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If we want to find a stock that could multiply over the long term, what are the underlying trends we should look for? In a perfect world, we'd like to see a company investing more capital into its business and ideally the returns earned from that capital are also increasing. This shows us that it's a compounding machine, able to continually reinvest its earnings back into the business and generate higher returns. However, after investigating Sally Beauty Holdings (NYSE:SBH), we don't think it's current trends fit the mold of a multi-bagger.
Return On Capital Employed (ROCE): What is it?
For those who don't know, ROCE is a measure of a company's yearly pre-tax profit (its return), relative to the capital employed in the business. To calculate this metric for Sally Beauty Holdings, this is the formula:
Return on Capital Employed = Earnings Before Interest and Tax (EBIT) ÷ (Total Assets - Current Liabilities)
0.16 = US$329m ÷ (US$2.9b - US$875m) (Based on the trailing twelve months to March 2021).
So, Sally Beauty Holdings has an ROCE of 16%. That's a relatively normal return on capital, and it's around the 15% generated by the Specialty Retail industry.
In the above chart we have measured Sally Beauty Holdings' prior ROCE against its prior performance, but the future is arguably more important. If you're interested, you can view the analysts predictions in our free report on analyst forecasts for the company.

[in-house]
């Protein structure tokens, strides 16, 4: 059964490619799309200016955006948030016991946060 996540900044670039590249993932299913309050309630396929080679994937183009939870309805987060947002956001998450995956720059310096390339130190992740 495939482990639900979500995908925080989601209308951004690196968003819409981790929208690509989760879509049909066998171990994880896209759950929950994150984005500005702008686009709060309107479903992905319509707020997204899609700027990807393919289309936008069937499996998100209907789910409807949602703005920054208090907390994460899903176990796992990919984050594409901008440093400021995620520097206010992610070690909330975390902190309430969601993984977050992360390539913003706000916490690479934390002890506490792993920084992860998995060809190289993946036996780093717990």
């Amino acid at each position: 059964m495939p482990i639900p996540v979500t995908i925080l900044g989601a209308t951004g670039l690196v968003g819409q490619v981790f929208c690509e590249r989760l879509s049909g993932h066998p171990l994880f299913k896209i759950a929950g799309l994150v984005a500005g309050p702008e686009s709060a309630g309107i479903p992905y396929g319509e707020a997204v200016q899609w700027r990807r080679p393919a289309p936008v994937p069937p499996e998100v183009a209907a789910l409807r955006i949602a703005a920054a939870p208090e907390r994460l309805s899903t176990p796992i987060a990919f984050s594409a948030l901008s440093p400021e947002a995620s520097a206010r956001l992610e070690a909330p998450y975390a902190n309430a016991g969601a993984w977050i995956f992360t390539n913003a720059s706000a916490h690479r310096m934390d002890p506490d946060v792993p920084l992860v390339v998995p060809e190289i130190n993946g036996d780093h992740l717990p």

What The Trend Of ROCE Can Tell Us
When we looked at the ROCE trend at Sally Beauty Holdings, we didn't gain much confidence. Over the last five years, returns on capital have decreased to 16% from 33% five years ago. However it looks like Sally Beauty Holdings might be reinvesting for long term growth because while capital employed has increased, the company's sales haven't changed much in the last 12 months. It's worth keeping an eye on the company's earnings from here on to see if these investments do end up contributing to the bottom line.
To conclude, we've found that Sally Beauty Holdings is reinvesting in the business, but returns have been falling. And in the last five years, the stock has given away 25% so the market doesn't look too hopeful on these trends strengthening any time soon. In any case, the stock doesn't have these traits of a multi-bagger discussed above, so if that's what you're looking for, we think you'd have more luck elsewhere.
If you'd like to know about the risks facing Sally Beauty Holdings, we've discovered 1 warning sign that you should be aware of.
For those who like to invest in solid companies, check out this free list of companies with solid balance sheets and high returns on equity.
This article by Simply Wall St is general in nature. It does not constitute a recommendation to buy or sell any stock, and does not take account of your objectives, or your financial situation. We aim to bring you long-term focused analysis driven by fundamental data. Note that our analysis may not factor in the latest price-sensitive company announcements or qualitative material. Simply Wall St has no position in any stocks mentioned.
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